From 2004 until 2008, we lived in Cromwell the shadow of Mount Difficulty. During that time we spent plenty of time exploring the Central Otago terrain and tackling iconic local events such as Gold Rush. A few years after we moved up to the North Island, Terry Davis dreamed up the Mount Difficulty Ascent. I’d heard rumours from my former training buddies that it was an epic challenge and a real grass roots event, so I quickly added it to my “bucket list”. In January 2019 I passed through Central Otago on a family holiday to explore old haunts and visit old friends. The Mount Difficulty Ascent was mentioned again and I casually declared that I’d be back in six months time to do the event.
I spent the early months of 2019 taking part in several 12 hour adventure races and building my fitness for Xterra Rotorua. When some cheap flights to Queenstown popped up in March I was feeling brave enough to think about heading south. A quick check on dates revealed that this was Rob’s (my better half’s) birthday weekend, so I reasoned that he would be fit enough from his GodZone efforts to join my adventure. I booked the flights and the grandparents for babysitting duties.
April and May disappear all too quickly, I’m running well enough to tackle the Rotorua Half but as winter starts to kick in and I research more about the Mount Difficulty event, everything starts to feel a bit more real. I tell myself it’s not a race, just an adventure.
We arrive in Queenstown a couple of days before the event on the back end of a southerly. Snow is already coating the mountains and the ski fields are starting to open. As we head to Cromwell the day before the race I’m thinking hard about what gear to take and Terry’s warnings of snow and cold winds.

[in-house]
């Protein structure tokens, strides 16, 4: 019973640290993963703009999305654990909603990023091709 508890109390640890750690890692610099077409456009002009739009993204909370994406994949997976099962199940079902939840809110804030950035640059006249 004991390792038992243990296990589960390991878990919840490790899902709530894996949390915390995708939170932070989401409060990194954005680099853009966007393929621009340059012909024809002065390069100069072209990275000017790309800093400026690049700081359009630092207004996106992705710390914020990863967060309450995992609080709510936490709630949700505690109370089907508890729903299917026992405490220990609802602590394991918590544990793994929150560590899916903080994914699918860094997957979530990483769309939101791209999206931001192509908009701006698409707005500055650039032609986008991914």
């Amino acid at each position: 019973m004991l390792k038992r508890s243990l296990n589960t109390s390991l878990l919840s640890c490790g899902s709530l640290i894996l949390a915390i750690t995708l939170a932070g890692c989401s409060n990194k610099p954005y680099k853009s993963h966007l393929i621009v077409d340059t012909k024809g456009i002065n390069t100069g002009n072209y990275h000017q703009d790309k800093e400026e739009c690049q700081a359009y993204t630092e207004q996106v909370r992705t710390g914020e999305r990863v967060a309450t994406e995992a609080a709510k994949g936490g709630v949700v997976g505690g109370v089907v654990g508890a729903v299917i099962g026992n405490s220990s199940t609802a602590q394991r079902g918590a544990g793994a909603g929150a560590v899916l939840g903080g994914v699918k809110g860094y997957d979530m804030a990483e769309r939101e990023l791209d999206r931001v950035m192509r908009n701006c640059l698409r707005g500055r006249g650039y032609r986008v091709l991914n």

The Mount Difficulty event has two distance options, the “Half” nominally 25km and the “Full Marathon” 44km. Neither are for the faint hearted. The event starts and finishes at the Mount Difficulty winery.
We are told at the race briefing the night before that entries in the marathon have reached their highest ever level (80 runners) and for the first time more people have entered the full than the half. The race starts at 8am (dawn) and the cut-off is nine hours later at 5pm (dusk). The shadow of Mount Difficulty looms large out the window of our accomodation (good mates) in Bannockburn, the forecast is improving, but could go either way.
We wake to chilly (feels like) gale force winds and spend some time huddled in the car before joining old friends and fellow competitors in the winery and then on the start line. Previous competitors warn us that the hills in the second half are not to be taken lightly.
The race starts a few minutes late. The initial pace is frantic, until the first (tiny) hill in the Bannockburn sluicings checks the more realistic among us. We start to find out rhythm as we reach he end of Felton Road and Nipple Hill appears in front of us. This is the first of the three most significant climbs and a good introduction/warm-up for what is to come. I focus on the heels in front and try to make up ground when I get a chance.